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Spine J. 2013 Dec;13(12):1934-9. doi: 10.1016/j.spinee.2013.03.046. Epub 2013 May 14.

Primary stability of pedicle screws depends on the screw positioning and alignment.

Author information

1
Department of Neurosurgery, Humanitas Clinical and Cancer Research Center, Via Manzoni 56, 20089 Rozzano (MI), Italy. Electronic address: f.costa@fastwebmail.it.

Abstract

BACKGROUND CONTEXT:

There is no universal consensus regarding the biomechanical aspects and relevance on the primary stability of misplaced pedicle screws.

PURPOSE:

The study is aimed to the determination of the correlation between axial pullout forces of pedicle screws with the possible screw misplacement, including mild and severe cortical violations.

METHODS:

Eighty-eight monoaxial pedicle screws were implanted into 44 porcine lumbar vertebral bodies, paying attention on trying to obtain a wide range of placement accuracy. After screw implantation, all specimens underwent a spiral computed tomography scan, and the screw placements were graded following the scales of Laine et al. and Abul Kasim et al. Axial pullout tests were then performed on a servohydraulic material testing system.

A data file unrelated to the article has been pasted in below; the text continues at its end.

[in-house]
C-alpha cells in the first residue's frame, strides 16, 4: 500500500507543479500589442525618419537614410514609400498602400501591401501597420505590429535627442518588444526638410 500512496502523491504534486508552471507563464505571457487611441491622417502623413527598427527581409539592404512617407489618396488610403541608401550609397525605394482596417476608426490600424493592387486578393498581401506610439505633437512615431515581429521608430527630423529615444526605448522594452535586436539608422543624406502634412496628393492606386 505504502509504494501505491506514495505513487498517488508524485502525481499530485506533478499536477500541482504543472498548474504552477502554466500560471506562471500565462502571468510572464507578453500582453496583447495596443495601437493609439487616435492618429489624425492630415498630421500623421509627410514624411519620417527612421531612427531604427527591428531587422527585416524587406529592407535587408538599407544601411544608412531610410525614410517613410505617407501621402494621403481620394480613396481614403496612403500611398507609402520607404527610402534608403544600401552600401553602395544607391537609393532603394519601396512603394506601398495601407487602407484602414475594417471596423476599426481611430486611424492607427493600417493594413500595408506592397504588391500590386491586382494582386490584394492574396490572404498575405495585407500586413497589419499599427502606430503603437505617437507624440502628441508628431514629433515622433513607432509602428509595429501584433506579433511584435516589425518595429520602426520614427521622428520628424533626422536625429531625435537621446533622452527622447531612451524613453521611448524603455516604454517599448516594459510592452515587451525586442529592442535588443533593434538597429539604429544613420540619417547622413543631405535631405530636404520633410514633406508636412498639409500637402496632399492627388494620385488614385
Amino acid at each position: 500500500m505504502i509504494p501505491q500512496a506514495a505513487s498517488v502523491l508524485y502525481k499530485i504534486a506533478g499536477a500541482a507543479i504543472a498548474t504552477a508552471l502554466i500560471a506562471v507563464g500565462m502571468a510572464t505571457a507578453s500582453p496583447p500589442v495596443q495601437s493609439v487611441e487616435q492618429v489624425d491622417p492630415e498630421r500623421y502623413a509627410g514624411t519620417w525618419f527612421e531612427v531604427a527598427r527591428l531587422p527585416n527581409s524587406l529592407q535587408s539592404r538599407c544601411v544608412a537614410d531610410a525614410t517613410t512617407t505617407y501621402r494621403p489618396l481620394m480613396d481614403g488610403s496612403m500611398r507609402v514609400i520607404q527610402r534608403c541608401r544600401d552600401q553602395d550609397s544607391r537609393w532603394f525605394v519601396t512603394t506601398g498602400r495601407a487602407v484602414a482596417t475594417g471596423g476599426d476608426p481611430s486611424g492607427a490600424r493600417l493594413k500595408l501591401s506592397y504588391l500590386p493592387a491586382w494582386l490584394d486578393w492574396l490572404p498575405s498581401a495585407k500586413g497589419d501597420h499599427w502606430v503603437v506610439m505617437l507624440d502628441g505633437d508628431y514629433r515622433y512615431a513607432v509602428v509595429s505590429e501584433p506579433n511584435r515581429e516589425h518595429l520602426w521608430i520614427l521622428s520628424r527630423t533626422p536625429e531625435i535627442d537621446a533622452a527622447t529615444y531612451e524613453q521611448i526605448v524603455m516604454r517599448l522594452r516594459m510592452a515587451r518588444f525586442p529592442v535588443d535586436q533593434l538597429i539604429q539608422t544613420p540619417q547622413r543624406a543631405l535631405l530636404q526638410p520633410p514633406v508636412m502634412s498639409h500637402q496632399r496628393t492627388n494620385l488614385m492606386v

RESULTS:

Decreasing pullout forces were determined for screws implanted with increasing cortical violation. A smaller influence of cortical violations in the medial direction with respect to the lateral direction was observed. Screws implanted with a large cortical violation and misplacement in the craniocaudal direction were found to be significantly less stable than screws having comparable cortical violation but in a centered sagittal position.

CONCLUSIONS:

These results provide adjunctive criteria to evaluate more accurately the fate of a spine instrumentation. Particular care should be placed in the screw evaluation regarding the craniocaudal positioning and alignment.

KEYWORDS:

Pedicle screw; Porcine; Pullout; Screw misplacement; Stability

PMID:
23684239
DOI:
10.1016/j.spinee.2013.03.046
[Indexed for MEDLINE]
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